January 2012 Archives

Houston Chronicle reports: Board gets hands-on for Recipe for Success

Gracie Cavnar
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Gracie Cavnar laughs with Chef Garth Blackburn, who led her Board of Directors through a hands-on cooking class to prepare an impressive 3-course meal at RecipeHouse.

Read the full story by Molly Glentzer for The Houston Chronicle, here.

Volunteer of the Month...JoAnn Sittig

Alyssa Dole
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Joann Sittig.jpg"Every time Joann visits the Culinary classroom at Rodriguez Elementary we are in luck!  She is always jumping in to help and has no fear getting her hands dirty in the garden.  Students are always excited to get to work with Joann and the positivity she brings with her each day.  Whether she's sharing her tips for tasty kohlrabi or making sure the students pick radishes ready for harvest, she is always a tremendous help to us." Kendall Moister, Rodriguez Team Leader
"I really enjoy volunteering for R4S at Rodriguez. The 1st and 5th graders are a lot fun. They are willing to taste unfamiliar foods, and they love seeing the seeds they planted out in the garden actually end up as something they recognize. To bring the whole project full circle, Chef Kendall then prepares the harvest in ways that can appeal to the taste buds of kids without surrendering its healthy aspects. To top it all off, I get to work with three thoroughly enjoyable professionals: Chef Kendall, Mrs. Healy, and Chef Frank." -JoAnn Sittig

This is One School Announcement That You Don't Want to Miss.

Gracie Cavnar
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First Lady Michelle Obama, catalyst and creator of the "Let's Move" campaign (focused on eliminating childhood obesity epidemic within a generation) and Secretary of Agriculture Tom Vilsack just announced the first big changes to school lunches in 15 years.

"Improving the quality of the school meals is a critical step in building a healthy future for our kids," Secretary Vilsack.

Recipe For Success Foundation's mission statement - combating childhood obesity by changing the way children understand, appreciate and eat their food- is firmly aligned with the new USDA ruling.  Both campaig for those who do not yet have the power to advocate for themselves: children.

The rule - which phases in changes so as to allow all children (grades K-12), schools and food supply chains to adapt- will require most schools to "increase the availability of fruits, vegetables, whole grains, and fat-free and low-fat fluid milk and reduce the levels of sodium, saturated fat and trans fat" (Department of Agriculture Food and Nutrition Service, Vol. 77, No. 17).

The government ruling, although widely praised and long sought after, isn't necessarily a "eureka" kind of moment for many; the results of the ruling  - largely based on recommendations and backed by research issued by the Food and Nutrition Board of the National Research Council of the National Academies of Science- outline changes that could be viewed simply as common sense, describing a simpler diet with an emphasis on vegetables and fruits rather than processed foods high in saturated fat and sugar. While this seemingly novel diet may be relatively easy to achieve on an individual level, it is a mammoth of a task to accomplish on a national level, especially in a sector where the consumer (in this case, schoolchildren) gains most of his or her food knowledge and eating habits from a very limited environment - the school lunchroom.

With public figures such as First Lady Michelle Obama and celebrity chefs from Alice Waters to Rachel Ray crusading for this national cause, a glimmer of hope - in the form of brightly colored veggies and fruits - seems to be peeking through the obscurity that was once a mound of colorless mystery meat.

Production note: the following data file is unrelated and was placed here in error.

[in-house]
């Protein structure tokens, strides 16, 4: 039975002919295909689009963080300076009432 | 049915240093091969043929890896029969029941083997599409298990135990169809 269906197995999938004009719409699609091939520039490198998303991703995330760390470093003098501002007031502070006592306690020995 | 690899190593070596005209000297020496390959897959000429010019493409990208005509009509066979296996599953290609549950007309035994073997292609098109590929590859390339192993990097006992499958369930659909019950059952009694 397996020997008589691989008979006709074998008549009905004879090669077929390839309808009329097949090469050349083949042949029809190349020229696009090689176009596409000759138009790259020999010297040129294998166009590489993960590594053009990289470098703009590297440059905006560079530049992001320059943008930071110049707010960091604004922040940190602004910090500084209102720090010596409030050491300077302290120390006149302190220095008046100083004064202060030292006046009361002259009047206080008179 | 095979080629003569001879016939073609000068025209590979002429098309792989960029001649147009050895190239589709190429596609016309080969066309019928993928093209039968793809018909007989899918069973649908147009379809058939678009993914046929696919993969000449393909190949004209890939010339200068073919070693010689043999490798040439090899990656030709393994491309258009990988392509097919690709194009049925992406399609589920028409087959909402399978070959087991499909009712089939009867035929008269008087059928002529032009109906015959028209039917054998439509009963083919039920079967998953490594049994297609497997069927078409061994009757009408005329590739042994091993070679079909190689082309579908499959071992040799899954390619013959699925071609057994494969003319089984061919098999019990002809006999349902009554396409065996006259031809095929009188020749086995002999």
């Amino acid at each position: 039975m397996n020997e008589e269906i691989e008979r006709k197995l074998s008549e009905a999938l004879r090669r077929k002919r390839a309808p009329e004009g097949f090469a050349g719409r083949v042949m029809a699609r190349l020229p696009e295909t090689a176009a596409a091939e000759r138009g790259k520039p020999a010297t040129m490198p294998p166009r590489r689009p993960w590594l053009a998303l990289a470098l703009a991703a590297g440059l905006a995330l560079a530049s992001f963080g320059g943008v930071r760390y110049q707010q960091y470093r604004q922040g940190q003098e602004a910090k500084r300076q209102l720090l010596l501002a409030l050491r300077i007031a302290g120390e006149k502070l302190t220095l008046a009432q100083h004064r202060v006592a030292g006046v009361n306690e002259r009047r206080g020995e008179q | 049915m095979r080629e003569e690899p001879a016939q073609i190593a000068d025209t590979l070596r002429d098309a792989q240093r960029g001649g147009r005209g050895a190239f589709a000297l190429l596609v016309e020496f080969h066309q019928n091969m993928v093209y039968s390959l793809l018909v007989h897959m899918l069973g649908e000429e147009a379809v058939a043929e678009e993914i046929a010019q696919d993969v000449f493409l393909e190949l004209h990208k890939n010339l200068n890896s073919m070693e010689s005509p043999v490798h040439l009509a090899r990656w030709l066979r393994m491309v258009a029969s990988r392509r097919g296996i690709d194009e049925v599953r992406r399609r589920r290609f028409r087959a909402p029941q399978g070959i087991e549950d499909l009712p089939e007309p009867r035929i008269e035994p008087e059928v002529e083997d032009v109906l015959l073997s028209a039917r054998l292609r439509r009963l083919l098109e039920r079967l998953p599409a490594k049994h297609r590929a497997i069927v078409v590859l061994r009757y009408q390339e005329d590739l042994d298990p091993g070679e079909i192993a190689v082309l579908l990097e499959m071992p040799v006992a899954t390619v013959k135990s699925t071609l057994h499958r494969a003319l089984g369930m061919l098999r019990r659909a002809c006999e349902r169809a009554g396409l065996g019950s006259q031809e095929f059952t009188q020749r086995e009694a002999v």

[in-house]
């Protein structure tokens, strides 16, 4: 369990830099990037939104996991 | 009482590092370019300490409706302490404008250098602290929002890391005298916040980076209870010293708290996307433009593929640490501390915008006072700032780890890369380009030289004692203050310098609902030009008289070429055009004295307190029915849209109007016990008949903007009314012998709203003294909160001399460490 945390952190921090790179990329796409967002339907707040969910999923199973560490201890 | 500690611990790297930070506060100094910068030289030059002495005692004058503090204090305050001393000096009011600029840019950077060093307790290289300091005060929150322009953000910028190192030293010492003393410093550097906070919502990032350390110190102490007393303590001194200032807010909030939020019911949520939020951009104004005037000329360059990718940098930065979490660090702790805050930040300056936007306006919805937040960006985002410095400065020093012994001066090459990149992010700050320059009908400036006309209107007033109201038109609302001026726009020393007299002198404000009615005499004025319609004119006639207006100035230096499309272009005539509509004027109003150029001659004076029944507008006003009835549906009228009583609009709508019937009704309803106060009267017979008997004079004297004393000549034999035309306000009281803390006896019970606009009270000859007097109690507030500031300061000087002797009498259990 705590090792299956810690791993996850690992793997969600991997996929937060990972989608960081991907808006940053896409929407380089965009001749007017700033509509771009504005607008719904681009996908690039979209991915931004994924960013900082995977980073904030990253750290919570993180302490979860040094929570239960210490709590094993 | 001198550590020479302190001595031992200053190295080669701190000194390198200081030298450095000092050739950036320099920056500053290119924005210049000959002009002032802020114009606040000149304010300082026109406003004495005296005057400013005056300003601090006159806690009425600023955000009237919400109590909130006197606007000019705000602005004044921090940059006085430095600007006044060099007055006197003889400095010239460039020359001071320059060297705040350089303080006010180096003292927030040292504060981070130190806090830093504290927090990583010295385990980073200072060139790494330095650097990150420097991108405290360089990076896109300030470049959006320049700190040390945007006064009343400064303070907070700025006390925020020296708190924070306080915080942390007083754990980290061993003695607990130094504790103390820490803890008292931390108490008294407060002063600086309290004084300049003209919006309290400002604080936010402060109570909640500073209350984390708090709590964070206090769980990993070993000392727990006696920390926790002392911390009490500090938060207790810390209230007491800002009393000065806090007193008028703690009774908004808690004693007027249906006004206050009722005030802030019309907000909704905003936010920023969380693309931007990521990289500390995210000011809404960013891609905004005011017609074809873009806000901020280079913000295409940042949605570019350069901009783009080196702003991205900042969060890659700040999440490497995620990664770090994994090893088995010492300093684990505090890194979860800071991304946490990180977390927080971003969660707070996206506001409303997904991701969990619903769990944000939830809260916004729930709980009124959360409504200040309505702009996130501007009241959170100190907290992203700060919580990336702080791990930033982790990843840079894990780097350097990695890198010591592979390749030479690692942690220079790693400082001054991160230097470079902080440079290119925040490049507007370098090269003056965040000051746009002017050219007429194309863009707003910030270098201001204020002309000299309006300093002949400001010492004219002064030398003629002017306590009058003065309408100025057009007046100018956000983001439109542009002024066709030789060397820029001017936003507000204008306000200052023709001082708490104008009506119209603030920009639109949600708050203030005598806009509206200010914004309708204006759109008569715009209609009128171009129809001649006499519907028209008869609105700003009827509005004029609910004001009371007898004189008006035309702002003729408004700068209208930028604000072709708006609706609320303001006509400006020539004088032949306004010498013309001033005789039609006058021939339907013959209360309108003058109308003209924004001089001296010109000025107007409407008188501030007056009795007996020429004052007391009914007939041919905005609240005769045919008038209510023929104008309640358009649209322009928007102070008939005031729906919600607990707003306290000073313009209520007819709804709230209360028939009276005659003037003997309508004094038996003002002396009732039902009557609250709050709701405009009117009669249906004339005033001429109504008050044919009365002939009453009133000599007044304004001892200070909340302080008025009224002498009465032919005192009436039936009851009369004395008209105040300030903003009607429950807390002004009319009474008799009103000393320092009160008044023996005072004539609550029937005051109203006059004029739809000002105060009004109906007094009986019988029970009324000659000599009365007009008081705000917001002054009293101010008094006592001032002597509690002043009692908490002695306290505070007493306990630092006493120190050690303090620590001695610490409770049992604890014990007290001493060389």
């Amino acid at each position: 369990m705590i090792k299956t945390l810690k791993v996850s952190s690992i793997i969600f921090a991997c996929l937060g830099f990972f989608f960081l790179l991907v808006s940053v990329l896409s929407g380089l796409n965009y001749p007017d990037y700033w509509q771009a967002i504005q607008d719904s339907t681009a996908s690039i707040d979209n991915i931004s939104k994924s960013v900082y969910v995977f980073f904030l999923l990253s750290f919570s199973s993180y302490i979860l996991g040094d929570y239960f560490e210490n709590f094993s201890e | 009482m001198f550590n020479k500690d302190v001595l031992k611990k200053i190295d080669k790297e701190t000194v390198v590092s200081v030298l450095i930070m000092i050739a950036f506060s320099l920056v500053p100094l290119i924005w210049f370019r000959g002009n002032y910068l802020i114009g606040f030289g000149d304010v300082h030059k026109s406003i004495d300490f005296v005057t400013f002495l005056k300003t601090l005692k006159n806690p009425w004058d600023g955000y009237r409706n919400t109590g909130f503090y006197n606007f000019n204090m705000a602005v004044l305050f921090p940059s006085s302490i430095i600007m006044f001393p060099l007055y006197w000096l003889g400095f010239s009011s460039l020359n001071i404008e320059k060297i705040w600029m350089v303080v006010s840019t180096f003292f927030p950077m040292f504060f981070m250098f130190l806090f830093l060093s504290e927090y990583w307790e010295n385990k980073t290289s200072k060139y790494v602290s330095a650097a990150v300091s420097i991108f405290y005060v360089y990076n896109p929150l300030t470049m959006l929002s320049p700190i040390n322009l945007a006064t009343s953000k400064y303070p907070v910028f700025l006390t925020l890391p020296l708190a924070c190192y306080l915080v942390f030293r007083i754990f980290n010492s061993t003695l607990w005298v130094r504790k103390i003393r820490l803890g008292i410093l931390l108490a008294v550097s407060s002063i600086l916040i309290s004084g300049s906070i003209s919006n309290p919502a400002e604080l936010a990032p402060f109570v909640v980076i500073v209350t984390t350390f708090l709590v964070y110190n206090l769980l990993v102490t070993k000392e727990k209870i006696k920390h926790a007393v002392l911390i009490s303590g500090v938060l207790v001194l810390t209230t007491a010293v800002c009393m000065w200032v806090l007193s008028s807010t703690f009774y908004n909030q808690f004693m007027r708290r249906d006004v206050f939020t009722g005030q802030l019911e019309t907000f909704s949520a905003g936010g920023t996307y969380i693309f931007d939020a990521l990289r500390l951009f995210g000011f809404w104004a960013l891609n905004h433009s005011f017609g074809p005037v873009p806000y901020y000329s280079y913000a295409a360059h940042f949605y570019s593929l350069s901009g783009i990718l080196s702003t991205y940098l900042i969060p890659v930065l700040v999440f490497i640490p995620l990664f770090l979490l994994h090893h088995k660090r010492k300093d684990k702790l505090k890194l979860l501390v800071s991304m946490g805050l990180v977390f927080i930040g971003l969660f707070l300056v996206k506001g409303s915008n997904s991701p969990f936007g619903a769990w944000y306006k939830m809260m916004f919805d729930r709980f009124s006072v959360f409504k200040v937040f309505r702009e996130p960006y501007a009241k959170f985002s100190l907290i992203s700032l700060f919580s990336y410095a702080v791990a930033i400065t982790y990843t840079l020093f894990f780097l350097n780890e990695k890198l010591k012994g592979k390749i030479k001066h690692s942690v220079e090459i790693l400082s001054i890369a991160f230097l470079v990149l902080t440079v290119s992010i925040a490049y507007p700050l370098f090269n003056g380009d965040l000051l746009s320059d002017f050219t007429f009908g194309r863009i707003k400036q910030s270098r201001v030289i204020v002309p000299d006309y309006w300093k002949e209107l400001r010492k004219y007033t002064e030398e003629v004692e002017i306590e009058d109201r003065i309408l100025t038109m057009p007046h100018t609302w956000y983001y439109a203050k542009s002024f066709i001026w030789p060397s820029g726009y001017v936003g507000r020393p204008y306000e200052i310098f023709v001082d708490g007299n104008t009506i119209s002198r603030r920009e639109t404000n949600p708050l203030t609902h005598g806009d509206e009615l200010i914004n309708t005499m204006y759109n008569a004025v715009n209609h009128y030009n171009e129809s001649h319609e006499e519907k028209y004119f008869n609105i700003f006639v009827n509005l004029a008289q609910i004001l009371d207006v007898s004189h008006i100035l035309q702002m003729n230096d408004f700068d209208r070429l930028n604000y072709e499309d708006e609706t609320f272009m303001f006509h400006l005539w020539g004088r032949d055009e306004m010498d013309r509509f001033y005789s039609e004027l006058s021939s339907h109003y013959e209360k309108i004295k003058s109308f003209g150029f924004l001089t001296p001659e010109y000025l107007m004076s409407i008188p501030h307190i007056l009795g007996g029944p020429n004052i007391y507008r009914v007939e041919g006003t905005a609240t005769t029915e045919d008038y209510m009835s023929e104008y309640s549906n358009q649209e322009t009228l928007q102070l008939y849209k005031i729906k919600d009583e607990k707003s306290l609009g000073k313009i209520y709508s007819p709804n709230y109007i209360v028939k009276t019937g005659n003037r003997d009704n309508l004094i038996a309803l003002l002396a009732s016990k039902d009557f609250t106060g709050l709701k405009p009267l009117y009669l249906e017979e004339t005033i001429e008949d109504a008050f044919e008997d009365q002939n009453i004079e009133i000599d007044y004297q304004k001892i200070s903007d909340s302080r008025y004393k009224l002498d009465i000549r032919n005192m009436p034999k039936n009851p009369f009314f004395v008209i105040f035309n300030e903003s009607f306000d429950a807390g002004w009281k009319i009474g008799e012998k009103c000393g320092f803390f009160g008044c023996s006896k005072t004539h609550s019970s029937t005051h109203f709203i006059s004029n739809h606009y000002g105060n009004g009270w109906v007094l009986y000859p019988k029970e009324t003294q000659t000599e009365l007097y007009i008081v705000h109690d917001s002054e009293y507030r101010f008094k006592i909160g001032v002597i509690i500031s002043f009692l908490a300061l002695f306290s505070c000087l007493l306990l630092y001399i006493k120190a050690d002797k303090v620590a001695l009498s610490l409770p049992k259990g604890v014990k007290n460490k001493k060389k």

A lot of children - especially those who qualify for school meal programs- eat two meals a day in the school lunchroom.  In Houston ISD alone that means 80% of our students (or 161,600 children) will benefit.   This mostly untapped corner of the education world can have a major impact on a child's relationship with food, introducing healthier dishes in a familiar setting, but the 16,000 children who have participated in RFS Seed-to-Plate Nutrition Education™ program in the last six years will be ready.  They already love their veggies!
The school cafeteria will soon become an extension of our RFS classrooms.

2011-2012 My Favorite Holiday Food Essay Contest

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Lyons.jpgCongratulations to our 2011-2012 Journalism Contest winner, Dottie Warren of Ms. Monteil's class, from Lyons Elementary!

Thanksgiving Tamales with Grandma!

Tsssss! I can hear the screaming of the crisp steam, as my mother lifts the top off a gargantuan pot full of one of my favorite foods. My favorite holiday food tradition is when my family prepares Turkey Tamales for Thanksgiving. My grandfather Arturo created the recipe because he wanted to combine the Mexican tradition of preparing tamales for special occasions and the American tradition of eating turkey at Thanksgiving. First my family and I visit our local Farmers' Market where we buy all of the fresh ingredients we need. Next, we prepare our multi-step recipe using a cornucopia of different ingredients. Lastly, we celebrate Thanksgiving by eating over delicious creations that everyone will enjoy!

        When we visit the Farmers' Market that my mother has shopped at for over forty years. My mother and grandmother share stores about the hilarious things my grandfather would do on visits there. We buy all of the freshest, greatest, vegetables straight from the farm like spinach, kale, chayote, bell peppers, garlic, tomatillos, green onion, celery and cilantro. Since we make our tamales in such large quantities to share with the rest of the family, we try to find the fattest turkey available! This will turn out great! Our new tradition is to make a non-meat, vegetables version using wild rice, garbanzo beans, lentils, and carrots in addition to making the turkey tamales. The traditions continue to grow.